What is a Spendthrift Provision in a Will?

A will is a legal document that expresses a person’s wishes as to how they want their property distributed after death. There are often several provisions to ensure the will is executed according to the testator’s intent. One of these provisions is call a “spendthrift” provision.

Definition of a Spendthrift Provision

A “spendthrift provision” is a clause in a will or trust that protects a beneficiary against a third party who is attempting to attach prior debts as a lien against the beneficiary’s inheritance from the will.

Benefits of a Spendthrift Provision

A spendthrift provision is advantageous in many ways. It protects a personal representative from being forced to pay the beneficiary’s share of the inheritance to a third party. This is extremely helpful in cases which a beneficiary is not able to manage their finances appropriately. A spendthrift provision will prevent beneficiaries from squandering their inheritance.

By including a spendthrift provision in a person’s will, the assets cannot be touched so long as they are not disbursed. The only money that can be touched by third parties is the money that is disbursed to the beneficiary. However, with a spendthrift provision, these disbursements can be made without being distributed in one lump sum. Rather, the testator can set an amount of money they want to distribute annually.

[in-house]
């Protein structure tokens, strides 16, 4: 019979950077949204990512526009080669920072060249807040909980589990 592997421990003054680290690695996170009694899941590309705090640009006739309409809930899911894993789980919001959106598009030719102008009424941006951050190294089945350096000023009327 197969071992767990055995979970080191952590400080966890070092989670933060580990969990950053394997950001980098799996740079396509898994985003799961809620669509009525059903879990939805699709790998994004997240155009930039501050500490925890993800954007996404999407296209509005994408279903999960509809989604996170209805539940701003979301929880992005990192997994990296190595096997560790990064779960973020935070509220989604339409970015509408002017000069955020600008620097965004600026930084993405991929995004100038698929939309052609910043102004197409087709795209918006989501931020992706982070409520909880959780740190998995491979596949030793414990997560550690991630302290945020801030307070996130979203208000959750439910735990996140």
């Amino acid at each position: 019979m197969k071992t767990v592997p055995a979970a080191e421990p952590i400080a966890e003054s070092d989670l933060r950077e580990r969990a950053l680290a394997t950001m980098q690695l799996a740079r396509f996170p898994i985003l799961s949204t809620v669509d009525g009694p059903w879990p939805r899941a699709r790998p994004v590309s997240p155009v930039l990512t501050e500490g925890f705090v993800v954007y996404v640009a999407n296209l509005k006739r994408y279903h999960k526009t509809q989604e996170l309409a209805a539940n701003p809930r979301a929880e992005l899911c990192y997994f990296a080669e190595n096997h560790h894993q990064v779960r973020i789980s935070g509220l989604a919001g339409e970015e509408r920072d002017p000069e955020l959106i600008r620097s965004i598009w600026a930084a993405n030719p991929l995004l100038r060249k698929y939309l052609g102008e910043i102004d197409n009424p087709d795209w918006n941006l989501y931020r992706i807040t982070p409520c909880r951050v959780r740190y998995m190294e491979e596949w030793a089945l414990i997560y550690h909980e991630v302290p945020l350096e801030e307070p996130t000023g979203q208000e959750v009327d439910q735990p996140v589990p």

Example of Spendthrift Provision in Action

For example, Bob has assets that he wants his son, Dylan, to inherit one day. Dylan, however, has struggled with his spending habits and is not financially sound. Bob decides that he does not want to distribute all of his money to Dylan in one lump sum as he is afraid that Dylan will lose it to a third party or squander it on his own. Bob creates a will that includes a spendthrift provision. In this provision, Bob can decide how much money gets disbursed to Dylan on an annual basis, leaving the remainder of the inheritance untouched until all of the money has been disbursed. The money remaining will remain untouched and cannot be pursued by third parties, per the intent of Bob when he made the will.

Conclusion

Therefore, including a spendthrift provision is a great way to prevent beneficiary’s from squandering their inheritance. It is also a very beneficial way to prevent creditors from securing an interest against the assets that a testator wants to distribute as a result of the financial mistakes of the beneficiaries.

Note that this is distinct from my law practice. If you are searching for personalized legal advice for your business in South Carolina, please contact me, Wesley Henderson, directly at wesley@hhlawsc.com or check out our firm’s website for more information.

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